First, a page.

Back in 2013, the California legislature passed the Three Feet for Safety Act to protect bicyclists from injury at the hands of motor vehicles. Prior to that time, the three-foot cushion existed only as a recommendation and did not have the force of law.
Looking again at this vital law shows what it can and cannot do to protect bicyclists.
What the law accomplishes
A review from SF Weekly revisits this important bicycle protection law that became operative in September of 2014. Codified as California Vehicle Code section 21760, the law requires motor vehicles to allow for three feet of space when they pass bicyclists going in the same direction. The law also enables authorities to issue citations and modest fines for failure to obey the code.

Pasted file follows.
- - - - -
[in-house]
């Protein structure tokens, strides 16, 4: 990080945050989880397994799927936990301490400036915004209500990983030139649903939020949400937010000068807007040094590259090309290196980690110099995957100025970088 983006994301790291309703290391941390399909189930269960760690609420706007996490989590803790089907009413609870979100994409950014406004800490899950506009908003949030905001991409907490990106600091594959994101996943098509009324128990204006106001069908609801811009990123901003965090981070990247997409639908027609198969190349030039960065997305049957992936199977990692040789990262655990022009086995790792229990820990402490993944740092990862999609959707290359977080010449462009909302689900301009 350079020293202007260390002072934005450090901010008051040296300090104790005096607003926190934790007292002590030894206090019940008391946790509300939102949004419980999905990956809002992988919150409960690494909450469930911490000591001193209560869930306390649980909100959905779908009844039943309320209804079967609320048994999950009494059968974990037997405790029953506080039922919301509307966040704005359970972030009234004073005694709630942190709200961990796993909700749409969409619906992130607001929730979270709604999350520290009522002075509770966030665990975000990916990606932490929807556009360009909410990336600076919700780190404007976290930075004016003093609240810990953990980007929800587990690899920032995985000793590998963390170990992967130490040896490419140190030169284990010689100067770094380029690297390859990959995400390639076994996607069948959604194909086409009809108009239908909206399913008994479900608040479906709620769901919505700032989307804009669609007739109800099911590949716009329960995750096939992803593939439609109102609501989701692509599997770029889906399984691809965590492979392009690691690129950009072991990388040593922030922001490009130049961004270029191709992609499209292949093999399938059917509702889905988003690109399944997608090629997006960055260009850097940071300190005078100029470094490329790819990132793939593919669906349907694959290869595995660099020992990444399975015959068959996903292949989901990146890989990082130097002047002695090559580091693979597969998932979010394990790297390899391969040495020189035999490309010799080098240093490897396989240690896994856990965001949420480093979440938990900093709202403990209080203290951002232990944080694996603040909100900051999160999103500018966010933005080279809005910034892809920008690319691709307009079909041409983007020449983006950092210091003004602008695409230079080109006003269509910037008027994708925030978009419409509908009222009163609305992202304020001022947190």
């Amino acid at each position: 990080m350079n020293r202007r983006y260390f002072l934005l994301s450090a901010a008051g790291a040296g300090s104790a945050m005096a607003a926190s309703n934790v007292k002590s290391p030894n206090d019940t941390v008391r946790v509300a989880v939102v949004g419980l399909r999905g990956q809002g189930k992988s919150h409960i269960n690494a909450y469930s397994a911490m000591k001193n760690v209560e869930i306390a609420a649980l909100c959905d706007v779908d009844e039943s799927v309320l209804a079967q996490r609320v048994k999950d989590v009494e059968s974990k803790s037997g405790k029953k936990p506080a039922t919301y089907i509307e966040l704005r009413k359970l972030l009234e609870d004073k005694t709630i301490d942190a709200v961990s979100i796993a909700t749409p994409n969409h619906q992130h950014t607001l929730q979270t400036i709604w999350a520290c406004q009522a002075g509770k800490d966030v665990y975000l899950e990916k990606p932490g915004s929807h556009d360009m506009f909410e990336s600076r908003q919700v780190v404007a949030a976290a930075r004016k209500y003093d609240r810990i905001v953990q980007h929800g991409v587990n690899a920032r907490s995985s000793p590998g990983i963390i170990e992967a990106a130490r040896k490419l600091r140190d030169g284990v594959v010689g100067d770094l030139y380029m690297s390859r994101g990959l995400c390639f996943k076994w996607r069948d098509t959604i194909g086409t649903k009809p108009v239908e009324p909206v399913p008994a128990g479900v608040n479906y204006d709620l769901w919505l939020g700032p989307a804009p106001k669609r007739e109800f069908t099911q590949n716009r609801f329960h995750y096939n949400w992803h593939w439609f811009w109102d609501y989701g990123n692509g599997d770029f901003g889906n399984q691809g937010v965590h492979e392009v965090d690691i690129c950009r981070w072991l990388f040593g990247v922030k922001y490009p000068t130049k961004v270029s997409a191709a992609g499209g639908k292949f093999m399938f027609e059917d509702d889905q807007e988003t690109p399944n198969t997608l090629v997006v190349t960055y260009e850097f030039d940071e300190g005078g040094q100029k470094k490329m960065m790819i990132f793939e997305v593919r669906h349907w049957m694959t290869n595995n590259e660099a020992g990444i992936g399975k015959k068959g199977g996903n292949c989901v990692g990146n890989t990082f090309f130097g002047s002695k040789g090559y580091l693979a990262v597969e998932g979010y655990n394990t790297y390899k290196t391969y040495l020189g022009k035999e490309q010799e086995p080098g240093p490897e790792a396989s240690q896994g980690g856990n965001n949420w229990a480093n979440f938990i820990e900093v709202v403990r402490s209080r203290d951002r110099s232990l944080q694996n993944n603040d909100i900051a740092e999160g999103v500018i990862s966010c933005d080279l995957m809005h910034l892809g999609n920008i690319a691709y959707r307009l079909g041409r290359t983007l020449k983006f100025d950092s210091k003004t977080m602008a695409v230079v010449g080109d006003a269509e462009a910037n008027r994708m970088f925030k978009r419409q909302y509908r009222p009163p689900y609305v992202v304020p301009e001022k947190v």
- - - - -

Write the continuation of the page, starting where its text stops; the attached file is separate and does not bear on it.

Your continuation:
When conditions prevent three feet of passage, the law does allow a driver to pass the bicyclist at a separation of fewer than three feet. However, the driver still must slow to a safe and prudent speed for passage. The language of the law allows for discretion on the part of drivers, officers and judges when following the provisions of the Three Feet of Safety Act.
What bicyclists can do to increase safety
While the law provides some measure of protection, bicyclists still have a role to play to ramp up their safety. They should wear bright clothing and use lights that attract the attention of drivers. They should also try and keep track of drivers and not assume that all drivers will follow the law. Negligent drivers will still pose a danger to bicyclists on California roads.